Commemorating 8 May, Norway’s Liberation Day
Today, it is 70 years since the Second World War ended and Norway once again was a free country. Höegh Autoliners honoured the war sailors that lost their lives on board our ships during the war with a commemoration ceremony.
Norway was occupied by Germany from 9 April 1940 to 8 May 1945. After Norway’s entry into the war in 1940, the Norwegian government requested the large Norwegian fleet of merchant ships and organised it in the Norwegian Shipping and Trade Mission (Nortraship). In the morning of 9 April 1940, the entire Höegh fleet was outside German-controlled waters and came under the administration of Nortraship.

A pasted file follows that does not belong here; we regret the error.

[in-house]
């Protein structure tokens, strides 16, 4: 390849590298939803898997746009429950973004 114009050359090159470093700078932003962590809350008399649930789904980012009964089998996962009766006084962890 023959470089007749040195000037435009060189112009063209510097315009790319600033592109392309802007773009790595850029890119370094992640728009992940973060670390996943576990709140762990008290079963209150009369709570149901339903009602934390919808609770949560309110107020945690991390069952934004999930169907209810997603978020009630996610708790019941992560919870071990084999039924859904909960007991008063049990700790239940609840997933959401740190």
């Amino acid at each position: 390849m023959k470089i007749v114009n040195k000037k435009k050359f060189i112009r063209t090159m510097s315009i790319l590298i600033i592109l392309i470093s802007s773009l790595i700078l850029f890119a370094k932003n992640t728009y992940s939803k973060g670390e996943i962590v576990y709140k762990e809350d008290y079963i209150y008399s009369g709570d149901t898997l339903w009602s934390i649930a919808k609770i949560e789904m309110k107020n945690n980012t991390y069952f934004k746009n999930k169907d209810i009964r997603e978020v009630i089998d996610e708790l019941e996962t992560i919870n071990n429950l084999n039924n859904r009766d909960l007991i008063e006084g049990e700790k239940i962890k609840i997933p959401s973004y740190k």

Honouring our war sailors
Many of the 14 Höegh ships were attacked, either when sailing in convoys or alone. Six of the ships sank after being torpedoed or bombed by German planes and one was lost in a British mine field. 37 of our sailors and six passengers lost their lives and countless others endured unthinkable hardship.
In Höegh Autoliners’ head office in Oslo, there is a memorial plaque in the reception area commemorating the seafarers that lost their lives and the six Höegh ships lost during the Second World War. To make sure that their sacrifices is not forgotten, a ceremony was held on Norway’s Liberation Day in front of the plaque honouring them with flowers and a commemoration speech.
Mr Leif O Høegh puts down a wreathe of flowers in memory of the sailors who lost their lives during World War II